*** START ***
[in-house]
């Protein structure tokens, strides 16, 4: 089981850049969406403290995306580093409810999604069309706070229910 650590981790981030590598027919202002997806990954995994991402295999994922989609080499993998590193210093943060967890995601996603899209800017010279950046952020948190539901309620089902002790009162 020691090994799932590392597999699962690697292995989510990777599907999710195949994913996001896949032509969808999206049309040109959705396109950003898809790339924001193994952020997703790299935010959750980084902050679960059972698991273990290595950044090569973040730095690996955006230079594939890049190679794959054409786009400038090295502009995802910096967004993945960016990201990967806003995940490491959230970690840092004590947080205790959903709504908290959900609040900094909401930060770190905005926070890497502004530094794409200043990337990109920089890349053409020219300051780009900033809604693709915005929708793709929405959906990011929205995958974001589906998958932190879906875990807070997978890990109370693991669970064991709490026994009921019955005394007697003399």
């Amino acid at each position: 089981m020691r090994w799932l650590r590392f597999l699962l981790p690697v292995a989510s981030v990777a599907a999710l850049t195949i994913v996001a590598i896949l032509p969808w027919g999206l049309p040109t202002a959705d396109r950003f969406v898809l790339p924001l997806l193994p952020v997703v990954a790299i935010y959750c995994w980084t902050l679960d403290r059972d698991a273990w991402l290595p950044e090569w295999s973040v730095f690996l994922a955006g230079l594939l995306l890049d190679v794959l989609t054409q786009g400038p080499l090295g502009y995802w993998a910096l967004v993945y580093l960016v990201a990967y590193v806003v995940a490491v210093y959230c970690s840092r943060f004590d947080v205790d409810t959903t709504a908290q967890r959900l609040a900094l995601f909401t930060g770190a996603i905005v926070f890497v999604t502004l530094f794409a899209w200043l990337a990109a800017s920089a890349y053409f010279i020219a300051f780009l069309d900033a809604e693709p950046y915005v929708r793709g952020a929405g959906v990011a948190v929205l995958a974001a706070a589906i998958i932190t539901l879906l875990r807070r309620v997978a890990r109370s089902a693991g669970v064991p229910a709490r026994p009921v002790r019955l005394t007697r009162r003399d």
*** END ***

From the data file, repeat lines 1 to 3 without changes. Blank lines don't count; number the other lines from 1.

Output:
[in-house]
């Protein structure tokens, strides 16, 4: 089981850049969406403290995306580093409810999604069309706070229910 650590981790981030590598027919202002997806990954995994991402295999994922989609080499993998590193210093943060967890995601996603899209800017010279950046952020948190539901309620089902002790009162 020691090994799932590392597999699962690697292995989510990777599907999710195949994913996001896949032509969808999206049309040109959705396109950003898809790339924001193994952020997703790299935010959750980084902050679960059972698991273990290595950044090569973040730095690996955006230079594939890049190679794959054409786009400038090295502009995802910096967004993945960016990201990967806003995940490491959230970690840092004590947080205790959903709504908290959900609040900094909401930060770190905005926070890497502004530094794409200043990337990109920089890349053409020219300051780009900033809604693709915005929708793709929405959906990011929205995958974001589906998958932190879906875990807070997978890990109370693991669970064991709490026994009921019955005394007697003399």
């Amino acid at each position: 089981m020691r090994w799932l650590r590392f597999l699962l981790p690697v292995a989510s981030v990777a599907a999710l850049t195949i994913v996001a590598i896949l032509p969808w027919g999206l049309p040109t202002a959705d396109r950003f969406v898809l790339p924001l997806l193994p952020v997703v990954a790299i935010y959750c995994w980084t902050l679960d403290r059972d698991a273990w991402l290595p950044e090569w295999s973040v730095f690996l994922a955006g230079l594939l995306l890049d190679v794959l989609t054409q786009g400038p080499l090295g502009y995802w993998a910096l967004v993945y580093l960016v990201a990967y590193v806003v995940a490491v210093y959230c970690s840092r943060f004590d947080v205790d409810t959903t709504a908290q967890r959900l609040a900094l995601f909401t930060g770190a996603i905005v926070f890497v999604t502004l530094f794409a899209w200043l990337a990109a800017s920089a890349y053409f010279i020219a300051f780009l069309d900033a809604e693709p950046y915005v929708r793709g952020a929405g959906v990011a948190v929205l995958a974001a706070a589906i998958i932190t539901l879906l875990r807070r309620v997978a890990r109370s089902a693991g669970v064991p229910a709490r026994p009921v002790r019955l005394t007697r009162r003399d």